WestUrban’s second application is to have the lot rezoned from its current zoning classification of Single Family Residential (R-1) to a new zone that would permit apartment blocks. The Zoning Bylaw provides four of these zones, allowing increasing levels of density: Residential Multiple, RM-1 to RM-4. However, an apartment building containing 60 units would not be permitted even in the most dense RM-4 zone due to density restrictions given the smaller size, one-third of a hectare, of the lot. Moreover, building height restrictions for RM zones in the Zoning Bylaw, to comply with the OCP’s policies against disruption of view corridors, would prohibit an apartment building four stories tall on the lot.

So, WestUrban has applied for the lot to be rezoned to a special, one-off zone called “Comprehensive Development” (CD). This type of zone is one that is tailor-made for larger, complex and diverse developments that are not contemplated in the Zoning Bylaw. For example, the Jubilee Heights subdivision development near the intersection of Dogwood and the Jubilee Parkway has CD Zone 1, drafted specifically for it. The Campbell River Golf Course up on Peterson Road has CD Zone 3, again drafted specifically for it. WestUrban’s plans, on the other hand, are for just an apartment block, no different from any other apartment block in town, none of which, with one exception, have applied for, nor been granted, a CD zone. Since each CD zone is different, we do not know what this zone would contain. It is not at all clear what justifies a rezone to CD for the lot.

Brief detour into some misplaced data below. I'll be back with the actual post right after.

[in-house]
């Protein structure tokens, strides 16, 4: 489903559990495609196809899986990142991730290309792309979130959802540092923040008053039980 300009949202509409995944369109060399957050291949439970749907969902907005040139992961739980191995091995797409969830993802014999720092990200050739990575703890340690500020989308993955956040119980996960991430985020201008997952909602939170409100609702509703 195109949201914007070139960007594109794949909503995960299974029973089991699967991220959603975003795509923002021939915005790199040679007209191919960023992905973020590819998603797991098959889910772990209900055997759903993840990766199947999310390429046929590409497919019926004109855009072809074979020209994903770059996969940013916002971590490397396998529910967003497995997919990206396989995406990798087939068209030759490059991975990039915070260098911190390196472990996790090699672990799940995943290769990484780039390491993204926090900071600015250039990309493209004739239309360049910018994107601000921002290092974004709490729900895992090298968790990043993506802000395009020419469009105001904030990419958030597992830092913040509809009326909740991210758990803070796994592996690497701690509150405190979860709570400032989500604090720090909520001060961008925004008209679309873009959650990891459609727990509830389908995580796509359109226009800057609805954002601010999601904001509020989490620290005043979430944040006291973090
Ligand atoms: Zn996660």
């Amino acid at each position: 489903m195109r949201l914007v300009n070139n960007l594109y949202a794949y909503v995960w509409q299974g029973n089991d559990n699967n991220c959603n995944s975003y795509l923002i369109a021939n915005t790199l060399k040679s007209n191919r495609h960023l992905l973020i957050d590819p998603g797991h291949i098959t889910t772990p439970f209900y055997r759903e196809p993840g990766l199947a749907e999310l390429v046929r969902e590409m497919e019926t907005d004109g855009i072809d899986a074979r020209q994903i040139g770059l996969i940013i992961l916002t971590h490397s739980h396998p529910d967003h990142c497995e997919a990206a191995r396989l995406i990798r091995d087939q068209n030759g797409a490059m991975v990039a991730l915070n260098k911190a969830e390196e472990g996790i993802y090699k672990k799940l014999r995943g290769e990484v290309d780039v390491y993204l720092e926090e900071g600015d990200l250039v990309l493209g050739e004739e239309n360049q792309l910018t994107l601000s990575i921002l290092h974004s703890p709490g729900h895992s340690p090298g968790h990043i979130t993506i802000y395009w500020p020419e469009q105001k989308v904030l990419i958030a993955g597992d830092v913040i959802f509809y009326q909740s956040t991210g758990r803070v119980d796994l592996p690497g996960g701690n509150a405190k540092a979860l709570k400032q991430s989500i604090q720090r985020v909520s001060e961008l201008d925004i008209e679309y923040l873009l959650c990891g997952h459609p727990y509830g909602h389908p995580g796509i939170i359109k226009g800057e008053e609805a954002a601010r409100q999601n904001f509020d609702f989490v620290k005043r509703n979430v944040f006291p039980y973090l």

To be clear, neither of these applications have been approved by the city. Whether or not they will be, the forgoing analysis raises questions about this combination of the OCP amendment and grant of a CD zone. It is precisely these questions that constitute the concerns referred to earlier. They are as follows: